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  • Flexible On-Stack Replacement in LLVM

    Abstract

    On-Stack Replacement (OSR) is a technique for dynamically transferring execution between different versions of a function at run time. OSR is typically used in virtual machines to interrupt a long-running function and recompile it at a higher optimization level, or to replace it with a different one when a speculative assumption made during its compilation no longer holds.

    In this paper we present a framework for OSR that introduces novel ideas and combines features of existing techniques that no previous solution provided simultaneously. New features include OSR with compensation code to adjust the program state during a transition and the ability to fire an OSR from arbitrary locations in the code. Our approach is platform-independent as the OSR machinery is entirely encoded at a compiler’s intermediate representation level.

    We implement and evaluate our technique in the LLVM compiler infrastructure, which is gaining popularity as Just-In-Time (JIT) compiler in virtual machines for dynamic languages such as Javascript, MATLAB, Python, and Ruby. As a case study of our approach, we show how to improve the state of the art in the optimization of the feval instruction, a performance-critical construct of the MATLAB language.

    Introduction

    \label{se:intro}

    The LLVM compiler infrastructure (Lattner 2004) provides a Just-In-Time compiler called MCJIT that is currently being used for generating optimized code at run-time in virtual machines for dynamic languages. MCJIT is employed in both industrial and research projects, including Webkit’s Javascript engine, the open-source Python implementation Pyston, the Rubinius project for Ruby, Julia for high-performance technical computing, McVM for MATLAB, CXXR for the R language, Terra for Lua, and the Pure functional programming language. The MCJIT compiler shares the same optimization pipeline with static compilers such as clang, and it provides dynamic features such as native code loading and linking, as well as a customizable memory manager.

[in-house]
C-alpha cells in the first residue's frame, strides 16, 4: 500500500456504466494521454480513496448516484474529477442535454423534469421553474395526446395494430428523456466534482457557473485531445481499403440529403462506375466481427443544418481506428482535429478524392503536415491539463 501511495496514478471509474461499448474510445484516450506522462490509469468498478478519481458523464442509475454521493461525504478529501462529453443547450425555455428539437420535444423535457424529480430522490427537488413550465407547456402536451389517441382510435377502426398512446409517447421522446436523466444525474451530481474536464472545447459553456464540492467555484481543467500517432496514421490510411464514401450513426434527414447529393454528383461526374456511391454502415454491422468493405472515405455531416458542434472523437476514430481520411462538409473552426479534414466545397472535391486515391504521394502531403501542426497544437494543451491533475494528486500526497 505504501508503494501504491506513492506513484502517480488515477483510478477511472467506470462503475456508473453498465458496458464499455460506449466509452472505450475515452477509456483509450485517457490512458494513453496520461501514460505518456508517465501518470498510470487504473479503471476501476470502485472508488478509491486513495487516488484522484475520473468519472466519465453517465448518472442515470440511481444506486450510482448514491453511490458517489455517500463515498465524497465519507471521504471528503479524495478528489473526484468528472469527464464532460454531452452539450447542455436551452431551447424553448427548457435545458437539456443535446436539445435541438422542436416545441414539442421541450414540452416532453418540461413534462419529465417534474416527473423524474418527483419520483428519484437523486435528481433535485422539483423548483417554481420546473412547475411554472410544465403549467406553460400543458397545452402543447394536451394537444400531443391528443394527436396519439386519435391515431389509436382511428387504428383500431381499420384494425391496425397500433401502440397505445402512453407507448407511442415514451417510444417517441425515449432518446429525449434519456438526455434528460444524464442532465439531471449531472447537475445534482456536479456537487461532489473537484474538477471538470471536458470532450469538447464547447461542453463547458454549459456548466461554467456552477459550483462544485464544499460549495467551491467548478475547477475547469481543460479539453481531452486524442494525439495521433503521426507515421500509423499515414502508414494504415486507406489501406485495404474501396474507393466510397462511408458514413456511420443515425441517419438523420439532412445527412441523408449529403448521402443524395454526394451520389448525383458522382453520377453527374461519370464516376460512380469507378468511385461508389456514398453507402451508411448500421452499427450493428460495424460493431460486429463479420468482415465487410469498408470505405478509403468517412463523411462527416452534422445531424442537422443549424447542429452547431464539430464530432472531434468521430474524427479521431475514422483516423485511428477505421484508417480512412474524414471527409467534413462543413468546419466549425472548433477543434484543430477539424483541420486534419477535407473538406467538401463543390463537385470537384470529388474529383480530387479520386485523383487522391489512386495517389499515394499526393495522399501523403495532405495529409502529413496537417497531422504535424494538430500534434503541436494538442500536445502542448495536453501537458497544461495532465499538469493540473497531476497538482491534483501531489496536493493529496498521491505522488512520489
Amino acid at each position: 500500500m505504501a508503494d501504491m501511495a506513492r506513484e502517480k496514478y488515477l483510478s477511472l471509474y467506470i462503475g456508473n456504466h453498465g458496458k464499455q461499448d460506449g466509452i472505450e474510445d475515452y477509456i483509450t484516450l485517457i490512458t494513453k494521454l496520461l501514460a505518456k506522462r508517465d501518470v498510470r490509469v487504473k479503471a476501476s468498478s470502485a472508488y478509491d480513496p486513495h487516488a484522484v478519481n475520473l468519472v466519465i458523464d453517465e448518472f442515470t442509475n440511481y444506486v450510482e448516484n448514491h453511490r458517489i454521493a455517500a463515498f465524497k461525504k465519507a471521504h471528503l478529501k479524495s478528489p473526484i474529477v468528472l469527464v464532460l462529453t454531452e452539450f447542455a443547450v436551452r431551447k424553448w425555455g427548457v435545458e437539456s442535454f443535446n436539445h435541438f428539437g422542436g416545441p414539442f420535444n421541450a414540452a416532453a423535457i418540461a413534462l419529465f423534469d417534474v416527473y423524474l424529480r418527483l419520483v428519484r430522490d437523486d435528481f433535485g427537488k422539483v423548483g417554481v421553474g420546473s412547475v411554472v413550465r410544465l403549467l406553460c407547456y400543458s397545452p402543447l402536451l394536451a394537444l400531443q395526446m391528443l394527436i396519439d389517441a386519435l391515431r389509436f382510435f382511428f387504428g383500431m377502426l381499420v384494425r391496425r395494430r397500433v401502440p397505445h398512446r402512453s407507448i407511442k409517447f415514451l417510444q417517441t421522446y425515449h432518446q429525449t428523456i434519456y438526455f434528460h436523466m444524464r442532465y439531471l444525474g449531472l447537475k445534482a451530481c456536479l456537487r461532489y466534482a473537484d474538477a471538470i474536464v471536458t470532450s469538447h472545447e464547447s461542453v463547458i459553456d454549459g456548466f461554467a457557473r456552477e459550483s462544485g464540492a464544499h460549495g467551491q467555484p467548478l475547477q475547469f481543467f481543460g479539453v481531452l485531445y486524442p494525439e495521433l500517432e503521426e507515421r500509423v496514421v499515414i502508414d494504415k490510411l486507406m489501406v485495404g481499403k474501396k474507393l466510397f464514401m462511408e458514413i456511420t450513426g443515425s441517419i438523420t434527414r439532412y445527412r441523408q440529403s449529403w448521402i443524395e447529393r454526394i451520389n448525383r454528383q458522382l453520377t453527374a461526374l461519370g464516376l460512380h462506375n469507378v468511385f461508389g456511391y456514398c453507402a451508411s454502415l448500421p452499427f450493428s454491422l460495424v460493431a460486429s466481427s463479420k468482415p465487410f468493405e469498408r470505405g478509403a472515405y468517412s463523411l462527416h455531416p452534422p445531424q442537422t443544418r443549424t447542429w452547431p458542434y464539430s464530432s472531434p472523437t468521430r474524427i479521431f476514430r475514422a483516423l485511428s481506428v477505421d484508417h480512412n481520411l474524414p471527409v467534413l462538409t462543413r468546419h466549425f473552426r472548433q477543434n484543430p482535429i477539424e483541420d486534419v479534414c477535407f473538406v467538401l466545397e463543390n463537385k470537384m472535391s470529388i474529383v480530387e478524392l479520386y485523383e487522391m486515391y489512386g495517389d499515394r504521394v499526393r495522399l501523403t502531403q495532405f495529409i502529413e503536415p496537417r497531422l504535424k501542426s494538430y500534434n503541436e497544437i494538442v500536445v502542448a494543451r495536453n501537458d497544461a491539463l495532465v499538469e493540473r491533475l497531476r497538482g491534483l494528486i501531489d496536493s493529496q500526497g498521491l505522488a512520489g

A piece that is currently missing in MCJIT is a feature to enable on-the-fly transitions between different versions of a running program’s function. This feature is commonly known as On-Stack-Replacement (OSR) and is typically used in high-performance virtual machines, such as HotSpot and the Jikes RVM for Java, to interrupt a long-running function and recompile it at a higher optimization level. OSR can be a powerful tool for dynamic languages, for which most effective optimization decisions can typically be made only at run-time, when critical information such as type and shape of objects becomes available. In this scenario, OSR becomes useful also to perform deoptimization, i.e. when the running code has been speculatively optimized and the assumption used for the optimization does not hold anymore, the optimized function is interrupted and the execution continues in a safe version of the code.

    Currently VM builders using MCJIT are required to have a deep knowledge of the internals of LLVM in order to mimic a transitioning mechanism. In particular, they can rely on two experimental intrinsics, Stackmap and Patchpoint, to inspect the details of the compiled code generated by the back-end and to patch it manually with a sequence of assembly instructions. In particular, a Stackmap records the location of live values at a particular instruction address and during the compilation it is emitted into the object code within a designated section; a Patchpoint instead allows to reserve space at an instruction address for run-time patching and can be used to implement an inline caching mechanism (Pizlo).